Watch

Read

Listen

Go

Play(Lists)

Play (Lists)

Wylder May Be Tamer after the Pandemic

By Eric Althoff

While studying at the University of Mary Washington, Will McCarry started jamming with some of his classmates. He would play with various permutations of musicians, but continued gravitating to guitarist Lonnie Southall, bassist and pianist Jackson Wright, and drummer Mike Pingley. 

McCarry knew, just knew, they had to be a band.

“We would just show up and play anywhere that would have us,” McCarry, a Loudon County native, said recently. “We’ve arrived at this four-piece, which is our live band. There’s nothing else quite like it.” 

The foursome, performing under the name Wylder, has been performing in the capital region for several years. McCarry acts as the band’s primary songwriter, with more than occasional input from his bandmates on their songs’ sounds and sensibilities. This is evident on a folk track such as “Sunstroke,” which could be labeled as indie rock or folk rock.

“While I write almost all of the lyrics and a vast majority of the melodies, the guys each bring something special to the table,” McCarry said, adding that he feels the band’s sound could be described as “highly articulated pop.” “Lonnie for many years was a songwriter in his own band, and his sensibility is much rougher, more raw than mine. I’m very technical, and I want things to be highly arranged.”

“I usually get my way, but when you have someone who is suggesting a little more ‘indie rock,’ it informs the sound in a really interesting way.”

McCarry’s early influences include the Beach Boys, the Zombies, and the Beatles. He later discovered the work of Wilco, Death Cab for Cutie, and the Shins, which informed the indie rock sound he was looking for.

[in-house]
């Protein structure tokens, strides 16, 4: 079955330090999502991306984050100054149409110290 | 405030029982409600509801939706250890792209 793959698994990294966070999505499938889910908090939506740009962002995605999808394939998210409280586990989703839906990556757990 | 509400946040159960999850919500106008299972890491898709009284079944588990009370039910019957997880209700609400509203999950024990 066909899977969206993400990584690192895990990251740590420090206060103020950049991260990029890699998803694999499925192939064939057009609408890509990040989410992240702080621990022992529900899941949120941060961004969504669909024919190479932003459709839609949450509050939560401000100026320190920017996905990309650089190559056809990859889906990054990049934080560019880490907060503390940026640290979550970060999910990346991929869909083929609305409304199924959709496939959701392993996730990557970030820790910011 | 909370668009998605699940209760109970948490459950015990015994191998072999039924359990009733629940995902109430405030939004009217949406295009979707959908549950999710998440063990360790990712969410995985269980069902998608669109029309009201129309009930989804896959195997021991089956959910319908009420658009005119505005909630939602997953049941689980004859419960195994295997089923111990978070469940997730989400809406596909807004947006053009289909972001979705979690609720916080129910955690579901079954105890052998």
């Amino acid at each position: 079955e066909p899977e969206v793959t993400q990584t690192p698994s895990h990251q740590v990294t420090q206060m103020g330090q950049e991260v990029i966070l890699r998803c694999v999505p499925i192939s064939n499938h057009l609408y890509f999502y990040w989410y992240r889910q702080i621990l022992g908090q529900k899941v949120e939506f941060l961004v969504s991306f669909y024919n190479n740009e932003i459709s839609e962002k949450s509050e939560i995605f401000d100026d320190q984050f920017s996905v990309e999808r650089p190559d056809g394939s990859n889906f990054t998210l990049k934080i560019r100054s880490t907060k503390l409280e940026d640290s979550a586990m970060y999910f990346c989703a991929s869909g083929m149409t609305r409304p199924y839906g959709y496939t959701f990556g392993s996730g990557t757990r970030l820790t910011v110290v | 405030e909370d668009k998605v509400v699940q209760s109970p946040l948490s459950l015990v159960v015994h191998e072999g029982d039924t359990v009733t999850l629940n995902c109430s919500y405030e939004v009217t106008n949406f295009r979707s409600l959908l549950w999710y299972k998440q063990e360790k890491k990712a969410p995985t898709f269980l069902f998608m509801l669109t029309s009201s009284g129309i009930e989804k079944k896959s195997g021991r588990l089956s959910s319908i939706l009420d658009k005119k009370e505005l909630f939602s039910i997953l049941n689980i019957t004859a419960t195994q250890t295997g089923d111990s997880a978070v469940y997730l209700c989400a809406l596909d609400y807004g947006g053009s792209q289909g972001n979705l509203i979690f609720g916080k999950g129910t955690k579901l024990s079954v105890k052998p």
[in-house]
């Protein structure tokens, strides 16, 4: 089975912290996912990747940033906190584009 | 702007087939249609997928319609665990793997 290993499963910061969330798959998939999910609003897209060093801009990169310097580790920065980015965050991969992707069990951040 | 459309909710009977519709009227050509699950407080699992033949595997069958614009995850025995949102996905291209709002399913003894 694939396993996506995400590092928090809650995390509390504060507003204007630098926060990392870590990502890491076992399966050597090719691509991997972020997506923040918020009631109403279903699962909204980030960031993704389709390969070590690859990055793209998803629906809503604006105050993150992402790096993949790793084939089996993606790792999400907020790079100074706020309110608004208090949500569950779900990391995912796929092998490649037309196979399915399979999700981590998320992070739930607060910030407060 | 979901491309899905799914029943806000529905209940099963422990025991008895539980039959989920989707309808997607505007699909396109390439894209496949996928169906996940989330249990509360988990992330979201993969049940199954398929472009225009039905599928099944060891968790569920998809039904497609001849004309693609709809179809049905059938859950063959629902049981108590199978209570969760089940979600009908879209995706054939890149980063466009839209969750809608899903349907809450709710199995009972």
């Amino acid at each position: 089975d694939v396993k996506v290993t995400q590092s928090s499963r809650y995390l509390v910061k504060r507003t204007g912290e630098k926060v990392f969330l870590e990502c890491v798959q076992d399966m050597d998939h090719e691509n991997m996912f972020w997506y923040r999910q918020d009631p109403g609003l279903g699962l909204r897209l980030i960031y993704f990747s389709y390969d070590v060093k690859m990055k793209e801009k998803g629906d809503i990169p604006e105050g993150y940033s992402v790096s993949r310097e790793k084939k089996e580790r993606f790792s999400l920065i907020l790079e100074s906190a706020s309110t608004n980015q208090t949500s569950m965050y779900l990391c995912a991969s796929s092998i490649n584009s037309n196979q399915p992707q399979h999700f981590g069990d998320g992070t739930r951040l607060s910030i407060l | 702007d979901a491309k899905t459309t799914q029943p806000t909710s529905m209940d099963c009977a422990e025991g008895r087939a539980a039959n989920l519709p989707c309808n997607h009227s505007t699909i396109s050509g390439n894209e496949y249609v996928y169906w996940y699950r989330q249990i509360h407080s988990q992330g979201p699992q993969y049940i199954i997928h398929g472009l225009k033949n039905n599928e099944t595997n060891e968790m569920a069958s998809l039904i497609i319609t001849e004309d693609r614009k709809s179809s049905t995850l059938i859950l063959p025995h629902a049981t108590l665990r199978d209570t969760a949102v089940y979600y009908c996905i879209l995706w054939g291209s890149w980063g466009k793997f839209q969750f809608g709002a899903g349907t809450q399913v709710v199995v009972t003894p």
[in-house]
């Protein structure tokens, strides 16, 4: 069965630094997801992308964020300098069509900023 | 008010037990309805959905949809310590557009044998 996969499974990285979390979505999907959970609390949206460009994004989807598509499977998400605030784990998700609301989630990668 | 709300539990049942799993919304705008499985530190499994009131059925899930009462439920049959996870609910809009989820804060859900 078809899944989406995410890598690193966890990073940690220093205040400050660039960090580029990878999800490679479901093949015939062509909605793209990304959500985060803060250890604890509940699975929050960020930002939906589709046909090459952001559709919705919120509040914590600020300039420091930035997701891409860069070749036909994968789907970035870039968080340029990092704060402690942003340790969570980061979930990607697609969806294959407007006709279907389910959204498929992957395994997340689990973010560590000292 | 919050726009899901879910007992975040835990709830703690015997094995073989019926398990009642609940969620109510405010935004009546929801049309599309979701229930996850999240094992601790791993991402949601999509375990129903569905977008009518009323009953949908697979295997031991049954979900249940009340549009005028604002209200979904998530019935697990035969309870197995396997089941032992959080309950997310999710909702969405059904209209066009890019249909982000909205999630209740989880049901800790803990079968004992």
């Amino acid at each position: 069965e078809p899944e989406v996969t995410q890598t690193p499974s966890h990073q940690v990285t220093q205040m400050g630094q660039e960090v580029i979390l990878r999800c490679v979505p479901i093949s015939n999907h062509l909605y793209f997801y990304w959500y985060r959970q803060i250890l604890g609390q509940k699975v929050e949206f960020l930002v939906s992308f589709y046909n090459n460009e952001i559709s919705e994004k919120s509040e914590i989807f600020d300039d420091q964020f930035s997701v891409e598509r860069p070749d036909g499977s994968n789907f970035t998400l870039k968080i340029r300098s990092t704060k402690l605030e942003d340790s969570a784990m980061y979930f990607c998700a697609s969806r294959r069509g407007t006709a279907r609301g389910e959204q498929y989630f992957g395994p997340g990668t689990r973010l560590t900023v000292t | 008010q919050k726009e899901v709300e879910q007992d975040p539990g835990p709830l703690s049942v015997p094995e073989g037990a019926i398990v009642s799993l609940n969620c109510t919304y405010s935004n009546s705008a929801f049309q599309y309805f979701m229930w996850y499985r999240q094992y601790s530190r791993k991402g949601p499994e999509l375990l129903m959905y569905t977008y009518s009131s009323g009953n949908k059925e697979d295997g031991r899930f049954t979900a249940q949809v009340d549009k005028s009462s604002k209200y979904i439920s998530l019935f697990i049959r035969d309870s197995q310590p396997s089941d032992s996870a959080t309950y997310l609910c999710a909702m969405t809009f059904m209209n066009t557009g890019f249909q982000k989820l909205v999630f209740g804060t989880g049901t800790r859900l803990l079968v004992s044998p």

Because his bandmates are also his friends—and a band is essentially a family—disputes among the members of Wylder are inevitable. In addition to being the primary songwriter, McCarry handles the business end of Wylder, which he said can head off possible disputes among its members. 

“It provides a central anchor in that I tell them where and when to show up, and they do it,” McCarry said with a chuckle. “They’re very committed, and they are my closest friends. And sometimes we fight, which happens, whether it’s about songwriting or the sensibility of the sound of the band.”

“But what’s really interesting is that every time we go into a studio, the engineer, producer, or whoever we’re working with inevitably says ‘I’ve never met a band who is as courteous and nice to each other as you guys.’” 

But no matter how cohesive the band, no matter how long they’ve been playing together, the challenges posed by the pandemic limited Wylder’s ability to perform and make money as a unit. 

When lockdown happened last spring, a whole slate of spring and summer 2020 shows vaporized. This wasn’t great news for Wylder, but McCarry said he and his bandmates all have day jobs (McCarry works at a conservation organization in D.C.), and thus, they were luckier than many of their contemporaries whose sole means of income is playing live.